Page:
Teaching online

In the Winter 2013 term, I’m teaching two graduate courses in addition to the preservice instructional technology courses that I’ve been teaching. The first course, Research in Education, is a required course in the master’s program and taught mostly face-to-face with some blended elements. The second one, E-learning and Education, is an online course using both asynchronous and synchronous video conferencing. in addition, we are experimenting with a host of other technologies including social media.

Tonight, we had our first session using Blackboard Collaborate in the E-Learning course with the five students who could make it. As expected, we had some technology troubleshooting (one student couldn’t hear anyone and we couldn’t hear her at first; another student couldn’t get her video working). There were also issues of trying to go through the syllabus — not easy because there are multiple modalities through which students can ask questions and respond (emoticons, checkmarks for yes/x’s for no, video facial expressions and gestures, audio, text chat both public and private). The literature talks about cognitive overload, and today, I got a first hand experience of the frustrations of trying to teach this way.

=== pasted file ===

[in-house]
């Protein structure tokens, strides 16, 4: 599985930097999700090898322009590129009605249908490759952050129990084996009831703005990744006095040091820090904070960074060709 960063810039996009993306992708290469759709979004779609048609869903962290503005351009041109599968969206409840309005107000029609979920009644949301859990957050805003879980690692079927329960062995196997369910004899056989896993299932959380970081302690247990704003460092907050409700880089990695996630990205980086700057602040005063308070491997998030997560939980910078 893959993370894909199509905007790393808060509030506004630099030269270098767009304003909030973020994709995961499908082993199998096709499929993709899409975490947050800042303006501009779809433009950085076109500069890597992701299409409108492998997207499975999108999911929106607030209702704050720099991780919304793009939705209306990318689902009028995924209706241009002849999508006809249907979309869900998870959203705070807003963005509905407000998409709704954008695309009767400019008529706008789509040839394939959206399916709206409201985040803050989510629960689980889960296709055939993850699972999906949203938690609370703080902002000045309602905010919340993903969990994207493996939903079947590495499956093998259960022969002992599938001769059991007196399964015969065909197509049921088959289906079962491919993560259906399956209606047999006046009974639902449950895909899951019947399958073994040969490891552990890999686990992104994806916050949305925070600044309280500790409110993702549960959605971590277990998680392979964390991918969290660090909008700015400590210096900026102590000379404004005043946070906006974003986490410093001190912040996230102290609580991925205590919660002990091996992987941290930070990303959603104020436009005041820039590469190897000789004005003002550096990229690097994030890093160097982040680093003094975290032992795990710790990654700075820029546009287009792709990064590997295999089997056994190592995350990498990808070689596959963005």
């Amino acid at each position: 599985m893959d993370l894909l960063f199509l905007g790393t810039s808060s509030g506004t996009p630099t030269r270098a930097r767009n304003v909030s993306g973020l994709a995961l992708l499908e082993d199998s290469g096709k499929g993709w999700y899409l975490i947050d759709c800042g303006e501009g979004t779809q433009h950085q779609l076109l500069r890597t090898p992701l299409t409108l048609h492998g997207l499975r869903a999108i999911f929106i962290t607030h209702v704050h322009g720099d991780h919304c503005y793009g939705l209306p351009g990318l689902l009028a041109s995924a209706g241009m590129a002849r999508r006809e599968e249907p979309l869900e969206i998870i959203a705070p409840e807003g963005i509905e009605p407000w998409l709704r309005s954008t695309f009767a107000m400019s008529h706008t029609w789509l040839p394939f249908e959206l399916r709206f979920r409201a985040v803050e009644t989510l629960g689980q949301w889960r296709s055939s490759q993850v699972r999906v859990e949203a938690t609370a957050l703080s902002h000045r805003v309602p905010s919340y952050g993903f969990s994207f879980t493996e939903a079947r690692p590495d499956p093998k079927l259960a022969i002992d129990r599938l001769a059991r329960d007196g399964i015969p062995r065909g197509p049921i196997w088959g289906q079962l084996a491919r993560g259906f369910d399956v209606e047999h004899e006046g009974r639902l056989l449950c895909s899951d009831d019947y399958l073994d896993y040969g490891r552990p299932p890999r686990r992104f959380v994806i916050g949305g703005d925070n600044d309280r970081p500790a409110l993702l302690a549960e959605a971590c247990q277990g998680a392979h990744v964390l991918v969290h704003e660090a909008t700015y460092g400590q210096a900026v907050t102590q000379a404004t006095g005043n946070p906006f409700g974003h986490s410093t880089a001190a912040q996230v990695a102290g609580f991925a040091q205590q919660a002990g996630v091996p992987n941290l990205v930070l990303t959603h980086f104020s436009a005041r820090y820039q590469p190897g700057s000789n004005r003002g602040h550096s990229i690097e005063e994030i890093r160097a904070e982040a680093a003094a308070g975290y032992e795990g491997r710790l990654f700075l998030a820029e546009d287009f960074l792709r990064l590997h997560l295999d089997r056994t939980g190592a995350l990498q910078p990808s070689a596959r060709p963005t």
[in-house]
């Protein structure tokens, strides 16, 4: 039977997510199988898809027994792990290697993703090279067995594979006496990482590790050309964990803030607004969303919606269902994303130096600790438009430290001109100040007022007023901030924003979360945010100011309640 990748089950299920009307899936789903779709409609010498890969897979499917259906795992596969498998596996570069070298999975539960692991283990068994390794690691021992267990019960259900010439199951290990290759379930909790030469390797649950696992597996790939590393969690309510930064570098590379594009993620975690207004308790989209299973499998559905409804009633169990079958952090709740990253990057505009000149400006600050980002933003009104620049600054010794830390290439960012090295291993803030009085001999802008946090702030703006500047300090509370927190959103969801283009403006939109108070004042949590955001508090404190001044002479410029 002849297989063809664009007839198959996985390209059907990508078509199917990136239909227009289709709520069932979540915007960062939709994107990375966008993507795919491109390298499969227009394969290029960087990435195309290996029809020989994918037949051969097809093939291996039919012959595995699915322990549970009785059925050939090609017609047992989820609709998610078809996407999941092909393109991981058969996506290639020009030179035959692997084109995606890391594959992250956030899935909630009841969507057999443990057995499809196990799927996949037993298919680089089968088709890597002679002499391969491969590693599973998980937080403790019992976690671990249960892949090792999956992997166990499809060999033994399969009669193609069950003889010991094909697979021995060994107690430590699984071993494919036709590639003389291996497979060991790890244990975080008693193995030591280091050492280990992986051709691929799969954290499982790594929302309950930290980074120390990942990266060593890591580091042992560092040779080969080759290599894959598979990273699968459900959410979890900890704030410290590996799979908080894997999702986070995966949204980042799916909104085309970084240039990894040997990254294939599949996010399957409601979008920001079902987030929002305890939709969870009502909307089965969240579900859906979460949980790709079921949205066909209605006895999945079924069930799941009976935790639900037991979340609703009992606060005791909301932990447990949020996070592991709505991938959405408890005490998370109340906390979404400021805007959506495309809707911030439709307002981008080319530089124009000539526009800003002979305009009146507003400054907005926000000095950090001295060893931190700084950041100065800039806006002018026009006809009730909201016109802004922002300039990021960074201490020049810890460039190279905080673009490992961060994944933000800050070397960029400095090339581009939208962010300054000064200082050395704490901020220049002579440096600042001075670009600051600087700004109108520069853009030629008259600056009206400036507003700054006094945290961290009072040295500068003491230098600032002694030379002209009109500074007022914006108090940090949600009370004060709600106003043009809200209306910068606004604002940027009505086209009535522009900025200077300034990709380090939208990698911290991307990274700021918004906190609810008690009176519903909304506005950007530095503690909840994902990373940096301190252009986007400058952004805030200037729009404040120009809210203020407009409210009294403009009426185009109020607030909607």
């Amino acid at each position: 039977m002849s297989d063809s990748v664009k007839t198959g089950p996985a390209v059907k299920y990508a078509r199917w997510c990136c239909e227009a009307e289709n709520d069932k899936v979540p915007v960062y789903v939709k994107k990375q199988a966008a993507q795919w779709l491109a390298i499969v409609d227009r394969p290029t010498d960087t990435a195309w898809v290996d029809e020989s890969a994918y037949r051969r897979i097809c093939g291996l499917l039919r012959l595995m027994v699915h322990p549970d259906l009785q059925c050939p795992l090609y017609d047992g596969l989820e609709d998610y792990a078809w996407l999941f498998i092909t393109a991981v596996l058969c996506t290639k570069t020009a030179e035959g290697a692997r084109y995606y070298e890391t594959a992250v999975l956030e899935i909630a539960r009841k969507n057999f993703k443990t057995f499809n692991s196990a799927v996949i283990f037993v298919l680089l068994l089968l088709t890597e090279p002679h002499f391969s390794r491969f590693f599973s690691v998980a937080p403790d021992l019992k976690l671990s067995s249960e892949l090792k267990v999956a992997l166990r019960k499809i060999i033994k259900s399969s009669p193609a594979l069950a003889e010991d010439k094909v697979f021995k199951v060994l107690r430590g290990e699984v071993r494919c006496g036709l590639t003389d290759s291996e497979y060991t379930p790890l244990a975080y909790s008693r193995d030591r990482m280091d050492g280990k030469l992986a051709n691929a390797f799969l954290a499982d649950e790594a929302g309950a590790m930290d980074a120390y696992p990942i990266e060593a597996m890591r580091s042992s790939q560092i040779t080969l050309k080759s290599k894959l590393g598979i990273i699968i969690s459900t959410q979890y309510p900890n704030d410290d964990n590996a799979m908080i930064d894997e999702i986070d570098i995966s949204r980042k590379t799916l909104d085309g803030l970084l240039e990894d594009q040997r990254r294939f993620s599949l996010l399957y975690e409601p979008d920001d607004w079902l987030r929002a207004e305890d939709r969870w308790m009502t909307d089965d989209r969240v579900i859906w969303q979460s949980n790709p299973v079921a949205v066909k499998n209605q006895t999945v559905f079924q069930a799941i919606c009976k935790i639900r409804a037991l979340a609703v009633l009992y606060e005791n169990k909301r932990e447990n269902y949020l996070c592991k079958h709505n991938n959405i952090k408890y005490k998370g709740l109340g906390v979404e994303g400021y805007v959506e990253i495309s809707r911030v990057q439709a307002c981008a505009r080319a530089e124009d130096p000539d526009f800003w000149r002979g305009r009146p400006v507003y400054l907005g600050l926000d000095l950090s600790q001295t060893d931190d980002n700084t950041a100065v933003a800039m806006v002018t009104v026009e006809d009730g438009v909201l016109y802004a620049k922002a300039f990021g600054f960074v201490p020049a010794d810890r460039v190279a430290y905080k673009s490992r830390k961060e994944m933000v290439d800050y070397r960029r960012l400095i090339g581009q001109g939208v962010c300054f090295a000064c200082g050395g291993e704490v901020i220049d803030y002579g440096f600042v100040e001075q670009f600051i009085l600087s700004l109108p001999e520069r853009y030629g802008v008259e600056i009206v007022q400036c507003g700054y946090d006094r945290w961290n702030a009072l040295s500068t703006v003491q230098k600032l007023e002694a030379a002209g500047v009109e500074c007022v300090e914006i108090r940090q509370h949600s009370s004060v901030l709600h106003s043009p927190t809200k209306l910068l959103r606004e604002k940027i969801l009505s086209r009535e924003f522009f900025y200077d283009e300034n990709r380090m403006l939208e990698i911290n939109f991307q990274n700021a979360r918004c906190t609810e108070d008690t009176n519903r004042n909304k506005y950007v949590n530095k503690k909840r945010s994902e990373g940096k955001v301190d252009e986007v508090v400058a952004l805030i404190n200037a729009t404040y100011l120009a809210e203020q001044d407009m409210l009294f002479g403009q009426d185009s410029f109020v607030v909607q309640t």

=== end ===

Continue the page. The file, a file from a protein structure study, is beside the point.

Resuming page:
It’s not that I haven’t taught online before. I have, and this course is adapted from an asynchronous delivery one that I know well. The synchronous sessions are supposed to enhance the asynchronous discussions. This part , using both kinds of technologies for teaching (vs research team meetings) is new. The technology is not new. I’ve been using some form of videoconferencing for about a decade (polycom, OISE green room, blue room, gold room, the one with hexagons whose name now eludes me, elluminate, Macromedia Breeze, Adobe Connect, Skype, etc). I didn’t think it was going to be this hard to teach this way.

Partly, I think it is because my students are online learning newbies and I’m having to help them understand a kind of discussion-based online learning that is so common at OISE but maybe not everywhere else. Maybe students expected more of a module set up with a quiz at the end or a lecture with me reading PowerPoint slides. The other part is sociocultural in that at places like OISE, most online courses have enrolled students who have already taken a few online courses before and they help acculturate the newbie students.

In any case, I need to make a number of big changes to make this blended delivery work. This is one of the research studies I am conducting with my colleagues who are also trying out this combined mode of delivery.

I’ll blog about the other two research projects currently under way soon.


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